By KAREN PARKER
County Line Publisher Emeritus
Who else but a dairy farmer could you call and tell, “I’m bringing 2,500 people over for breakfast in six weeks, so please be ready”?
Really? Yes, really. As Craig Giraud, Monroe County Dairy Committee chairman pointed out, others who had indicated interest in hosting dropped away as June 3 drew closer. Finally, in desperation, Ron Mitchell of DHIA contacted Brian Friske. Two years ago, the dairy breakfast had been in Kendall, but as time slipped away, location became a non-issue.
In fact, Valley Hill Farm is so remote, one of the farm’s property lines is the border with Juneau County. The house, perched on a hillside above a broad valley, offers magnificent views and will present a challenge to setting up the tents and displays for the breakfast.
The farm might have lacked some aesthetic touches, but the problem was soon solved when 45 volunteers showed up a few weeks ago to plant flowers, paint, polish and fix up.
Anything to put a celebratory twist on what has been a dark year for the dairy industry. A milk surplus and falling prices have left many producers scrambling to make ends meet. A further blow, according to Friske, is a U.S.-Canada trade dispute over what’s called “ultra-filtered milk,” a protein liquid concentrate used to make cheese. Grassland said it lost its Canadian business when Canada changed its dairy policies to favor domestic milk over a supply from the United States. Friske said many of his fellow Grassland producers already have received letters from Grassland cancelling their contracts with producers.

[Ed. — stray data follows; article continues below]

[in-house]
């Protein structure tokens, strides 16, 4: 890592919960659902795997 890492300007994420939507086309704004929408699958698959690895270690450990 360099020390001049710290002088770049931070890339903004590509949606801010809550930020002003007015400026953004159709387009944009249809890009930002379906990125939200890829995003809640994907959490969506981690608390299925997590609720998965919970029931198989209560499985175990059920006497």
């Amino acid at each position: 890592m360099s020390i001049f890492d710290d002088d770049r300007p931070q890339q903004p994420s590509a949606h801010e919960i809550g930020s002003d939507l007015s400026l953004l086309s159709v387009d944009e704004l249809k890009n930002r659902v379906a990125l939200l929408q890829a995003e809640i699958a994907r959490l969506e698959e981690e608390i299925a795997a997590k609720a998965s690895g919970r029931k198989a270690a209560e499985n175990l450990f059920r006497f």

Between a reduction in prices and increases in expenses, Friske estimates he lost $4 per hundredweight in one week. This leaves producers on the horns of a dilemma: increase production for more cash flow, thereby adding to the milk glut, or struggle along, trying to meet ever-increasing expenses?
“You would not do this unless you loved it,” Friske noted. And love it he does. His mother, Janice Friske, recalled the toddler she kept occupied with a pile of shell corn on the living room floor. By the time chores were over, he was to have it harvested.
“I did get it done on time,” he said with a chuckle.
Valley Hill Farm was founded in 1949 by Friske’s grandparents, Bernard and Leila. They bought 120 acres of farmland and milked 20 cows while also working off the farm, Bernard at Badger Ordnance and Leila as a nurse.
In 1971, Friske’s son and daughter-in-law, Richard and Janice, joined the operation and expanded the herd to 46 cows. They bought the farm in 1976 and raised their family there.
Brian Friske, a bachelor, bought the farm from his parents in 1991, adding a total-mixed-ration mixer and tower silos. He has kept the herd small enough to fit in his barn without having to rotate cows.
“I milk only what the barn will hold, which is 58 cows. Together with the dry cows, we have about 70 total, and then there are about 90 heifers,” he said.
One of the things Friske says keeps him going is providing show cows to his daughter and friends. Last year, he took 16 head to the Juneau County Fair and plans to take as many as he can to the fair again this year.
Friske gets help with the farm from Jeannie Jones. The two are lifelong neighbors and grew up together. When mistaken for a married couple, Jones laughed and quipped, “Oh, no, we would kill each other.”
Twenty cows of the herd belong to Jones. Friske also has two hired hands, Matt Biermeier and Dwight Kramzusch. Help also comes from Friske’s daughter, Cylee.
Although the dairy breakfast rotates its location among different-sized farms, Giraud concedes that the smaller farms are very popular. Alas, they are also disappearing, and this is one opportunity to observe an endangered species up and close, plus have a very good meal for little money!
If you go:
What: Monroe County Dairy Breakfast
When: 7–11 a.m. Saturday, June 2
Where: Valley Hill Farm, 25635 Morningside Road, Kendall
Menu: Ham and cheese omelets, pancakes, Culver’s strawberry sundaes, coffee cake, cookies, buttered toast, cheese, coffee and milk
Activities: Opening ceremony at 8:30 a.m., educational displays, children’s activities, dairy-barn viewing, antique-tractor display, horse-drawn wagon rides and an animal exhibit
Cost: Adults, $5; children 6–10, $3; 5 and younger, free